Neighbors on 7th Ave S. have spent years telling city leaders about excessive speeding on their block. Carolyn Huffer told Patch, in a previous story, she routinely sees drivers accelerate up to 40 and 50 mph between 58th St. S. and 64th St. S.
Huffer along with her neighbors have appeared in front of council and during the past few months, they've voiced their concerns again and again, hoping officials would do something about the constant speeders.
As a result of residents' concerns, the city has adopted a "Traffic Calming Program" that provides several steps for officials and residents to determine if anything can be done to slow drivers.
City staff are currently developing an application packet that will be available on the city's website. The application will include a process in which residents can petition for changes on their block.
Here's a brief look at the process:
Once a petition is submitted, city staff will perform a study. If the initial screening by the City has at least 90 percent of the volume and speed to qualify for traffic studies, a formal study will be done. If recommendations are made, there will be a public meeting to inform residents about the proposed traffic calming devices. City Council will make the final decision on traffic calming devices.
Examples of traffic calming devices include:
- Road Stripping
- Radar Speed Monitoring Trailer
- Neighborhood Flyers
- Traditional Law Enforcement
- Rubber Speed Cushions
- Raised Crosswalks
- Rumble Strips
- Intersection Hump
- Mid-Block Median
- Forced Turn Barriers/Diverters
- Partial Street Closure
- Lane Narrowing
- One-Way Streets
Right now people can view a draft of the program posted on the City's website - and attached to this article. According to the draft, "Traffic calming involves changes in street alignment, installation of barriers and other physical measures to reduce traffic speeds and/or cut-through volumes, in the interest of street safety, livability, and other public purposes."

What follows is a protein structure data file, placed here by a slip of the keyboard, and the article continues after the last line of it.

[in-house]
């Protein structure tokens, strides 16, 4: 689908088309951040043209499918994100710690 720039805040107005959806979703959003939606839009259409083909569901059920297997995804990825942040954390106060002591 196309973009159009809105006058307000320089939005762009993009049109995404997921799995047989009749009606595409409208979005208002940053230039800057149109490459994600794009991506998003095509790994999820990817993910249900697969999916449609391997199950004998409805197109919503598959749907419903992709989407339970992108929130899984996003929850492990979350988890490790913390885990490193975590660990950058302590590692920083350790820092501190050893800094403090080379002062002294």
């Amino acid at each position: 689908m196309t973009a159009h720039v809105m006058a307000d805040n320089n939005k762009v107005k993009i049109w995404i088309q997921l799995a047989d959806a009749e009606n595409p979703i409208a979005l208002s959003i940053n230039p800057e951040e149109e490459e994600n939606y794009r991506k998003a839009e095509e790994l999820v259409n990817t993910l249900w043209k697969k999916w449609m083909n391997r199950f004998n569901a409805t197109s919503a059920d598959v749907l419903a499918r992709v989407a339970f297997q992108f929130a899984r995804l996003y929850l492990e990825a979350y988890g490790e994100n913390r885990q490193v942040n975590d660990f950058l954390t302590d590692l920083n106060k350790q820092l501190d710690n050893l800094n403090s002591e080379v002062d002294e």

The draft document outlines what roads are covered in the program, options for traffic calming devices and the cost of those options.
Here's a look at the petition process, according to the draft:
"The contact person is required to obtain signatures, either for or against, of 90% of all property owners in the affected area. If the contact person cannot accomplish the 90% notification requirement, certified mail receipts can be used to meet this requirement. Each affected property owner shall be counted as one vote, regardless of the number of separate properties owned. In the case of multiple owners, only one vote shall be counted for that property. A minimum of 75% of the property owners within the affected area must be in favor of the proposed traffic control measures before they can be considered for approval.
The contact person has 90 days to return the completed petition forms. Petitions not received within the 90 day period will be deemed null and no further action will be taken. If requested by the contact person prior to the expiration of the initial 90-day period, a one-time extension of the 90 days may be granted by the City staff. However, in no case will petitions be accepted later than 180 days from the beginning of the initial signature period.
If a location fails to achieve the necessary petition majority within the signature period, the petition process will not be repeated for a period of three years from the date the signature period expires."
If residents have any questions they are urged to contact Public Works at (727) 893-1089. Again, city staff are working on a final application that will be posted on the City's website.
Editor's Note: Gulfport Patch has attached the draft document, an updated flow chart that illustrates the procedure and an updated tracking sheet that staff will use to determine whether or not the warrants are met for construction of traffic calming devices to this article.